It rained more throughout that night we woke the next morning (yesterday) to dark gray skies, intermittent light rain, and cool temperatures. It was almost cool enough to need a thin long sleeve shirt, but not quite. Shorts and tees are still comfortable, but barely. We are so happy about the change in the weather. After a year and a half of perpetual summer, we are ready for the cooler temperatures of autumn. We are most happy for those celebrating Ramadan. Life without water will be so much easier with it being relatively cool out.
Since our trip to the desert had been long and exhausting, yesterday was a quiet, relaxing day aboard Kosmos. Our big adventure was going to eat. We tried the Tex-Mex place. Turns out there were a few Mexican food items on the menu, but they hadn’t posted them outside for some reason. The rest of the menu was pretty standard western fare, with pasta, seafood, steaks. The Mexican items looked a bit scary. Fajitas and burritos were listed under the “cold appetizer” section. The main courses were totally non-descript, such as “Mexican Fiesta Platter”. Christi decided to stick to normal western fare. Eric, ever the optimist, ordered a burrito. Out came a full size burrito wrapped in a grilled flour tortilla. The contents inside were hot. Eric bit in. Inside was chopped steak in a cream sherry sauce. The “salsa” on the side was chopped cucumber with some chopped red peppers. The salsa definitely added to the tang of the sherry sauce. Not quite Mexican, but delicious none-the-less.
Today, the skies were still mostly overcast and it was still cool (cool being relative, of course). We took advantage of the temperate climate and devoted the day to chores. Eric changed the fuel filters and the oil and oil filter on the main engine. Christi polished metal, dismayed it needed to be done again so soon after we had it done professionally. Chores are so much easier when it is cool.
For dinner, we tried barley lamb soup, which the waiter told us is a popular Tunisian dish, especially during Ramadan. It tastes basically the same as beef barley soup, though it had a little bit of a kick to it. At every place that we have eaten at, Tunisian style means with eggs and tuna. Whether it is salad, crepes, paninis, pizza, or anything else, you can count on eggs and tuna on it.
Oh, and on the topic of food, one of the gifts that Kaanan’s sent us off with was a box of assorted cookies. The diamond shaped sweets are baklava. We suspect the rest of the cookies use the same basic sugar cookie dough, each with something different added to the dough to make them all taste different. The ones that look like plain bagels have rose flavoring and are not particularly sweet. You can eat a lot of those since they aren’t rich. The ones that look like plain bagels with pistachios do not have the rose flavor and the pistachios vs the rose give the two similar cookies a distinctly different flavor. The bagel looking ones with nuts rolled in sugar don’t have the rose flavoring and are obviously sweeter than the two not rolled in sugar. The scalloped ones that look like stuffed mushrooms are probably the least sweet. They are topped with a thin layer of chopped nuts, probably pistachio. The round colorful ones are the sweetest. They each have a nut in the center, probably an almond, and have some sort of flavor added that we don’t recognize, and are rolled in sugar.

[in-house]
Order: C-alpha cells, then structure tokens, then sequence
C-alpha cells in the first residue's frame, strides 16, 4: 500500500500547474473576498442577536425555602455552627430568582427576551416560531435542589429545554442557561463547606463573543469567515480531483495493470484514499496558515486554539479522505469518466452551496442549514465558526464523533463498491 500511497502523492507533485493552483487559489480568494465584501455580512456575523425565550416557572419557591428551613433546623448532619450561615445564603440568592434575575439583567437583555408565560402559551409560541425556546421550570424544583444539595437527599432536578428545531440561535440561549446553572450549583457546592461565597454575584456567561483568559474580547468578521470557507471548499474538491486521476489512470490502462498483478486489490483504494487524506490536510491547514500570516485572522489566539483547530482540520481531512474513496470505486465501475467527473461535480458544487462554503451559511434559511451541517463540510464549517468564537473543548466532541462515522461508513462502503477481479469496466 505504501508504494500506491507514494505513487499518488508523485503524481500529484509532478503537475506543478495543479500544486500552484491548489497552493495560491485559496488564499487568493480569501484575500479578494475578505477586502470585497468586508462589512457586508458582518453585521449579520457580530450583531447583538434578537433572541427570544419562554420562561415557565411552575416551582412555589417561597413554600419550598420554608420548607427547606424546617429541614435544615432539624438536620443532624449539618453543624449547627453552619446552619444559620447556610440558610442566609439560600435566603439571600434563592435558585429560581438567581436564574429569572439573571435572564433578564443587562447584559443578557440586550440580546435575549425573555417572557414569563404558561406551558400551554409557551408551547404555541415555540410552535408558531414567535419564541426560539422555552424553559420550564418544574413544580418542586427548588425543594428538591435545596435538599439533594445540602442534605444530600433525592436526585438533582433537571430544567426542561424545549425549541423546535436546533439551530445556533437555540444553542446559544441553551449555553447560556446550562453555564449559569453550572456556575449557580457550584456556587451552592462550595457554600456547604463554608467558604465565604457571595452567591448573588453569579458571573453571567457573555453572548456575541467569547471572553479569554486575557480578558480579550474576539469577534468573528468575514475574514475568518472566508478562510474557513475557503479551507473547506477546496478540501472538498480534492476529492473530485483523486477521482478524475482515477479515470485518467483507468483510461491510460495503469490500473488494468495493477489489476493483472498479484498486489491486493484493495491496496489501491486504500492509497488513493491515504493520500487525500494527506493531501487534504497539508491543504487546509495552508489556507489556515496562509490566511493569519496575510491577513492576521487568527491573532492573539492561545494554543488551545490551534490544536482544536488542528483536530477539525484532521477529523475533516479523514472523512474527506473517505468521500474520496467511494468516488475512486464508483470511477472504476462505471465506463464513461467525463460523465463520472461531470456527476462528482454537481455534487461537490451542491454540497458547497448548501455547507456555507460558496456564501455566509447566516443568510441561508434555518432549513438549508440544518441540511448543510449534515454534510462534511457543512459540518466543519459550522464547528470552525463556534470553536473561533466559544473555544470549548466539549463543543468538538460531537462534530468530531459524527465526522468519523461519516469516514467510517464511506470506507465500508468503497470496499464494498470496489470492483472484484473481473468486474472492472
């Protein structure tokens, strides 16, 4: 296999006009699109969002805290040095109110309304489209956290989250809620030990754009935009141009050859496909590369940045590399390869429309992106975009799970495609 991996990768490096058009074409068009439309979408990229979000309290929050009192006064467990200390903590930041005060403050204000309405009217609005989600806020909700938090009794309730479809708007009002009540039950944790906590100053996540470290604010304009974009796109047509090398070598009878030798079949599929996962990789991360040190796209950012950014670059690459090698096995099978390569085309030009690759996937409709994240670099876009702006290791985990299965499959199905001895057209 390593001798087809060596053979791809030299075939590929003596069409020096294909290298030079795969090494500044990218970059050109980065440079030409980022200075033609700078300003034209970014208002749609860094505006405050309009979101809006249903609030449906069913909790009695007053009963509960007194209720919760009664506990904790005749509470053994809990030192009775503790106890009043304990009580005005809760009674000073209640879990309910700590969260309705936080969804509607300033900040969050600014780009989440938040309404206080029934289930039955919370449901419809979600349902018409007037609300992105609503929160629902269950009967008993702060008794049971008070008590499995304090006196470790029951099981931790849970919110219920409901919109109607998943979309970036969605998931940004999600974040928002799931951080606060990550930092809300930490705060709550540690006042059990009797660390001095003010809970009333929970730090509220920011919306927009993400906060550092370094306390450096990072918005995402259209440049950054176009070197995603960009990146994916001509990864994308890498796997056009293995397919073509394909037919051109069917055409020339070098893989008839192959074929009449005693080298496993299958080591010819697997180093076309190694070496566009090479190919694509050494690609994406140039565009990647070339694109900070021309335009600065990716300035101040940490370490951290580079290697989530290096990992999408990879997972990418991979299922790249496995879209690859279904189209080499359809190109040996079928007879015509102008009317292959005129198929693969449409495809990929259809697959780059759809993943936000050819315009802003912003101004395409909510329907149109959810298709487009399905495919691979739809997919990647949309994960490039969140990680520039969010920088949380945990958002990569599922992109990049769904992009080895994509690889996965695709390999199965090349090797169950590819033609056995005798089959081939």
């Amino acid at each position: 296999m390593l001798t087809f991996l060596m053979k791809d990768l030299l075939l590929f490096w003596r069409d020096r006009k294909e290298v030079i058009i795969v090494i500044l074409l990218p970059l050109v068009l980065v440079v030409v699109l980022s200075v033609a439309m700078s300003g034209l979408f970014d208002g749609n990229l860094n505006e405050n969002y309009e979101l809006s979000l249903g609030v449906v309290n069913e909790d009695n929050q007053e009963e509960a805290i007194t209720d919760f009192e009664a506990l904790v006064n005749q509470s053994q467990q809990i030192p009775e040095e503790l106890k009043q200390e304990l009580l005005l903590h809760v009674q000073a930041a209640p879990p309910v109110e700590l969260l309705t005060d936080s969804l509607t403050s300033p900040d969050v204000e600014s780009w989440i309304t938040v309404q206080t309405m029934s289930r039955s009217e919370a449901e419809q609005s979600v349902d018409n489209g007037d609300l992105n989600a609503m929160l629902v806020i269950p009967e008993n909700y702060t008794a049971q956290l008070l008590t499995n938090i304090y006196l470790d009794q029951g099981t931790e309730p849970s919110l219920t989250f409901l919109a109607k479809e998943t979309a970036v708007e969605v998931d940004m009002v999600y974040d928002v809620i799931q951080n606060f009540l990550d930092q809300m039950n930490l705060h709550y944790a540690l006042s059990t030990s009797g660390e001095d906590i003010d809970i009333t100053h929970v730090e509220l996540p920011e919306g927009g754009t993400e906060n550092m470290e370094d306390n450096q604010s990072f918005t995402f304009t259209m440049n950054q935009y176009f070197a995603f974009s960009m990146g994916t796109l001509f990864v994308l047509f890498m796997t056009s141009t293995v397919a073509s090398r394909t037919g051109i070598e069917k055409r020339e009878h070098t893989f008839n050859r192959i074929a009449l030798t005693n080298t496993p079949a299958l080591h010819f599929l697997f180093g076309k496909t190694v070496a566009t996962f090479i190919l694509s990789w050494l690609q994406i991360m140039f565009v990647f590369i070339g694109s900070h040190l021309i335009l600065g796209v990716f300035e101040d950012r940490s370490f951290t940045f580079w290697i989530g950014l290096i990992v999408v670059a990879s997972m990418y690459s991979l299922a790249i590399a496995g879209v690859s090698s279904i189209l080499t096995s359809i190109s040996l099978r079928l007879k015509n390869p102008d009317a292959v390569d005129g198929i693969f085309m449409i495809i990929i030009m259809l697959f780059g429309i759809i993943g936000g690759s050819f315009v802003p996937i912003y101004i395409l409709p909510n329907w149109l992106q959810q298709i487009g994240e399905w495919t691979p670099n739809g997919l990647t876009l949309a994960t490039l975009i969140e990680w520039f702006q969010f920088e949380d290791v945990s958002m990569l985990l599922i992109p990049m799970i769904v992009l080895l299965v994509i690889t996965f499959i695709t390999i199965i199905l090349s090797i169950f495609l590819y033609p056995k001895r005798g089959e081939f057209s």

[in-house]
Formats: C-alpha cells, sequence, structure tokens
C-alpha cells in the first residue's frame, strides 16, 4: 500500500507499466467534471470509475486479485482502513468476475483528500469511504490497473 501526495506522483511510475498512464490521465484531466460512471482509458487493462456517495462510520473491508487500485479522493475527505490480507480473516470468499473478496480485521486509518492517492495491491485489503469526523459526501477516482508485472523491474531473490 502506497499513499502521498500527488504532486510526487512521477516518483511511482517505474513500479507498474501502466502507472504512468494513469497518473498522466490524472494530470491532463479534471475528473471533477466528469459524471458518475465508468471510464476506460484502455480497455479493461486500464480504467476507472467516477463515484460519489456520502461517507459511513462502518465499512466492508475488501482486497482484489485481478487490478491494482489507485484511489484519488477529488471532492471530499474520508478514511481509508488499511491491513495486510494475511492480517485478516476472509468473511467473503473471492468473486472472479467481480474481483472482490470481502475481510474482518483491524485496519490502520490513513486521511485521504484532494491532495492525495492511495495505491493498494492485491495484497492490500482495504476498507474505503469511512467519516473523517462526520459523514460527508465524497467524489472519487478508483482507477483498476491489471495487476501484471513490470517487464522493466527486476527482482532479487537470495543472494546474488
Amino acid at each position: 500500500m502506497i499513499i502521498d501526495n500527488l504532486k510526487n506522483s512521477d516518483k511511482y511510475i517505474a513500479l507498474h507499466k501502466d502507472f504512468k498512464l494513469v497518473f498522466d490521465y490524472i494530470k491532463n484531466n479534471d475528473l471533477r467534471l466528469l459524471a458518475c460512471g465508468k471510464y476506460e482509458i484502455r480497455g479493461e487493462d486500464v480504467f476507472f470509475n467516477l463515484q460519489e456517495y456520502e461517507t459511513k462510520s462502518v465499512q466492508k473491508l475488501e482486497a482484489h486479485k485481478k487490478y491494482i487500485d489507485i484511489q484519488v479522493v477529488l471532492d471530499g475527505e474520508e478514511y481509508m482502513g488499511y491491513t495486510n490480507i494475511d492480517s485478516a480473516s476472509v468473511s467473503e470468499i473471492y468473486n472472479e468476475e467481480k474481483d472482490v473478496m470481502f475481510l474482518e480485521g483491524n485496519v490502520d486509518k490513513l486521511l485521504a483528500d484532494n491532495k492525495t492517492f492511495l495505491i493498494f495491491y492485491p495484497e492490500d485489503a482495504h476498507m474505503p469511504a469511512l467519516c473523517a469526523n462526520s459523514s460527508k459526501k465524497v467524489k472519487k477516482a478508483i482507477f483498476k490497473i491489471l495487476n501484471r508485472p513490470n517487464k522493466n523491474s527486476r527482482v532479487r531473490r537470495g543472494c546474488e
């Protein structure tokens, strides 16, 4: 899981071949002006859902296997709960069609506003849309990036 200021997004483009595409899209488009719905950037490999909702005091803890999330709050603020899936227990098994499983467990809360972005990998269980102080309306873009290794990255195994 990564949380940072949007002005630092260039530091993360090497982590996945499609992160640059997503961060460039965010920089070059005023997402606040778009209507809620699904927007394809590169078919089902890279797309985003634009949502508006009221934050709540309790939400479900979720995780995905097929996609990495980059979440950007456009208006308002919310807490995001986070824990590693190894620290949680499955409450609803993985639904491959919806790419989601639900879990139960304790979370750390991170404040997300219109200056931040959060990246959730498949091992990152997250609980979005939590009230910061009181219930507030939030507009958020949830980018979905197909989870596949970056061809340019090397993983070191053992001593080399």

So, on to a random topic”¦ money. In many countries around the world their 1.00 and 2.00 currencies are coins instead of paper. We are the kind of people that generally like to pay in paper bills. At home, we never worried about change falling out of our pockets, like for example, when we sat on a couch. What would we lose, maybe $1.00 at most? But with the 1.00 and 2.00 coins, a few coins in your pocket may very well add up to some serious money and you have to watch dropping and losing coins much more carefully. Well, in Tunisia, they have 5.00 coins. We are now a bit more worried about losing our change because four coins could easily be 20.00 (roughly $18.00 USD). A few coins fell out of our pocket in the rental car and fell into a crack between the seats where we couldn’t get at them. In America, we would have said it is too difficult to get, we won’t bother. Here in Tunisia, we spent a good 10 minutes trying to dig them out before giving up.